Thursday, December 4, 2008
Kamakura Japan Our Orientation Field Trip
Michael and I had to take orientation classes the week of Nov. 17-21st. This was actually a good week for us to take the classes because my husband was out to sea and he would return the night of the 21st. The classes kept me busy and made the waiting game a little easier. The first day is called AOB, area orientation brief. It should be called Base Orientation. We sat through an endless line of different dept.'s coming in and telling us what they had to offer and what we couldn't do on base. I'm being a little sarcastic there. Some of the info was informative, but none of it was on paper and there was no way I was remembering all of that info. I think we had about 30 different speakers. We were all glad when the class was OVER.
The next 4 days of the class are ICR, Inter-cultural Relations. We had two local Japanese instructors, Naoko (pronounced NOWCO) and Hugi (prounounced HUE-JEE. Naoko is a woman and Hugi is a man. They took turns teaching us. We learned the meaning of CULTURE through an amusing fictional exercise. People don't realize that culture is all around you. From your weather, to how your parents raised you, to what kind of food is available to you, to how crowded your city is OR NOT. It was a very good lesson and a valuable one. Then they took us through very basic language skills, japanese history, geography, do's and dont's of ettiquite, using the bus and train systems, eating in a japanese evironment and speaking with japanese people. I'm sure there was more to the class than just these items. We all learned a lot. We also had a presentation from a "Gaijin" (foreigner, actually an American) that has lived in Japan for over 12 years. On Thursday we went on our personal choice field trip. Michael and I chose to go to Kamakura and we took a new friend, Henrietta with us. We met Henrietta on our first Tokyo sightseeing trip. She is a great sightseer and we enjoy having her with us. Bryan also missed the bus that morning, so he went along too. Lucky him.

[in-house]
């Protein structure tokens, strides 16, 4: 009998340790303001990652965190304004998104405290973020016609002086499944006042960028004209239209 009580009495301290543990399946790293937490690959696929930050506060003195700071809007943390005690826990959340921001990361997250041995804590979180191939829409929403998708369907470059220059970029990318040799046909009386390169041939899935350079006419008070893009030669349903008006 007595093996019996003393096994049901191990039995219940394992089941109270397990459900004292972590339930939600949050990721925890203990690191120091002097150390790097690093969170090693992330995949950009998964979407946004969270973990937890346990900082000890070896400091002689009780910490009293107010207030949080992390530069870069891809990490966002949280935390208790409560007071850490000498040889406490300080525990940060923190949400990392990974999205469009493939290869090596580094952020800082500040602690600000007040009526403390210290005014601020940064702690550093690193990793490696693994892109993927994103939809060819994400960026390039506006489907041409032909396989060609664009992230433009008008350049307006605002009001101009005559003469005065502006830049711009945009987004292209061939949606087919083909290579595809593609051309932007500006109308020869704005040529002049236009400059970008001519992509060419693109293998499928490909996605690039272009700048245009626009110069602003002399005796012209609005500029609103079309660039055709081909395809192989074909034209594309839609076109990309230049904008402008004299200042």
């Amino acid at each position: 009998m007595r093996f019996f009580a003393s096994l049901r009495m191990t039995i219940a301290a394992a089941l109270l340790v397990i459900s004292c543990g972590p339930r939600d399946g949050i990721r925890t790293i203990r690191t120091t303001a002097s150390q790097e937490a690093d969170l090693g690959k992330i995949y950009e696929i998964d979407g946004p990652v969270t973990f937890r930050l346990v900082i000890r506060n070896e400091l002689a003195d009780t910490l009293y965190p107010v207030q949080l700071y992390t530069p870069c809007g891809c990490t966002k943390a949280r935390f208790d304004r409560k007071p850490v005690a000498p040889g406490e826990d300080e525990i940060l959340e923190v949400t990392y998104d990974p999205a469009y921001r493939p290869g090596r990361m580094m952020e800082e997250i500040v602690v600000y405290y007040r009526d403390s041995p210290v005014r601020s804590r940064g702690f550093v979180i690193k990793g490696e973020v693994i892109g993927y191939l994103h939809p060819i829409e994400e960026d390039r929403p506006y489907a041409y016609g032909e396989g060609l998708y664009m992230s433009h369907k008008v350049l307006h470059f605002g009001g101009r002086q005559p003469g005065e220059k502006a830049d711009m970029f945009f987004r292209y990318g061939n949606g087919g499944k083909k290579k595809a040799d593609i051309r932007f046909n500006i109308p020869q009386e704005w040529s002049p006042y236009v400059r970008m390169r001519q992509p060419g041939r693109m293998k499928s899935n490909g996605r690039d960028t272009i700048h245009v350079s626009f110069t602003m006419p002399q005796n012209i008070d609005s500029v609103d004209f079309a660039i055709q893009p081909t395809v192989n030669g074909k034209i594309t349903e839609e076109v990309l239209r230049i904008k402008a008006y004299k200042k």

The trains are an affordable and efficient way to get around Japan. When you go to Kamakura you take a train that is an older train. It is called the Enoden Line. It is alot like a trolley type of train. It was not very crowded and was very comfortable. Check out the Coca-Cola sign on the side!! Japanese are very funny with English. The special pass you buy for the Enoden line allows you to get off and back on the train as much as you need to on this route. It is called the "Kamakura Free Pass". Ha! It isn't free. It cost about 1200 YEN per person. That's about 12.00 in US$. This is a round trip ticket and took us all the way there and all the way back with many stops in between. Very nice. There's a lot closer places you can go that cost more than that and you can't get off and on in between. Due to time constraints, we weren't able to stop at all the places that you can stop. We boarded the train and decided to go all the way to the end of the line at the Kamakura stop. We looked out the windows and saw more of the same looking city. The train stations did look a little smaller. Then all of a sudden the city stopped on one side and we saw OCEAN. Beautiful water and sky and surfers in the water. It was beautiful. Henrietta has been on the West Coast of the US and she said it looked alot like the Pacific Coast. But because it is a large Bay, there was mountains way on the other side of the water. It was just an amazing surprise and made us all very happy we came already. When we got to Kamakura I wanted to try and find an Italian Restaurant that was listed in the Frommer's Travel Guide. It was listed as Milano a Riccione. We did find it!! But the name is A Riccione Milano. After we asked about the 10th person, they said, "Riccione" and showed us which way to go. It was an AUTHENTIC Italian restaurant in the middle of Japan. Amazing!! They had a brick oven and since it was lunchtime, we decided to try the pizza lunch special. It was a thin crust pizza with FRESH tomato's and FRESH mozarella. Also, I requested the "set" with the appetizer and received a plate with a tiny portion of a potato salad, a raw slice of fish, and Italian ham, but tasted a lot like bologna. Yes, I tried a tiny piece of the raw fish and NO, I didn't care for it. It was fishy. Oh well, at least I tried. It was very nice that they spoke enough English to explain the menu to us and to make a few cute jokes. The waiter was very nice. Like all restaurants in Japan (except on base) you do not tip. They see it as an insult. They are paid very well, not at all under the same pay as the wait staff in the United States.
WORK IN PROGRESS ***Will Finish this blog later..............Sleepy.